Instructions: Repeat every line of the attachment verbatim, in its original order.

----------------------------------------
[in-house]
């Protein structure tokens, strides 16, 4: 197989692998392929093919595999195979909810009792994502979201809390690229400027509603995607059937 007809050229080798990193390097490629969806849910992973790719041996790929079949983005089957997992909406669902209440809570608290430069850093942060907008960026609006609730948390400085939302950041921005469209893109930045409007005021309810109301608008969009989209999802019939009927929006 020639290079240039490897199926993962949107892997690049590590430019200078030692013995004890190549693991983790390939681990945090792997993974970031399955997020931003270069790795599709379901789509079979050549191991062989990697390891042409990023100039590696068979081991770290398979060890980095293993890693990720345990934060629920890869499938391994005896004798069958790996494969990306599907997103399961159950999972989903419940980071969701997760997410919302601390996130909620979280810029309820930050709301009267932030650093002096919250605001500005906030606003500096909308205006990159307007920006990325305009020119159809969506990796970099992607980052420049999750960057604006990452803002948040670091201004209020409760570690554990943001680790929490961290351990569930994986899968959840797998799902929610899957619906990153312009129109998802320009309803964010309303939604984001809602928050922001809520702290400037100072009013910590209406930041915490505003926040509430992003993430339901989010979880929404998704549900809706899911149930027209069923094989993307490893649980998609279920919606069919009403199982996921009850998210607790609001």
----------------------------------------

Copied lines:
[in-house]
């Protein structure tokens, strides 16, 4: 197989692998392929093919595999195979909810009792994502979201809390690229400027509603995607059937 007809050229080798990193390097490629969806849910992973790719041996790929079949983005089957997992909406669902209440809570608290430069850093942060907008960026609006609730948390400085939302950041921005469209893109930045409007005021309810109301608008969009989209999802019939009927929006 020639290079240039490897199926993962949107892997690049590590430019200078030692013995004890190549693991983790390939681990945090792997993974970031399955997020931003270069790795599709379901789509079979050549191991062989990697390891042409990023100039590696068979081991770290398979060890980095293993890693990720345990934060629920890869499938391994005896004798069958790996494969990306599907997103399961159950999972989903419940980071969701997760997410919302601390996130909620979280810029309820930050709301009267932030650093002096919250605001500005906030606003500096909308205006990159307007920006990325305009020119159809969506990796970099992607980052420049999750960057604006990452803002948040670091201004209020409760570690554990943001680790929490961290351990569930994986899968959840797998799902929610899957619906990153312009129109998802320009309803964010309303939604984001809602928050922001809520702290400037100072009013910590209406930041915490505003926040509430992003993430339901989010979880929404998704549900809706899911149930027209069923094989993307490893649980998609279920919606069919009403199982996921009850998210607790609001």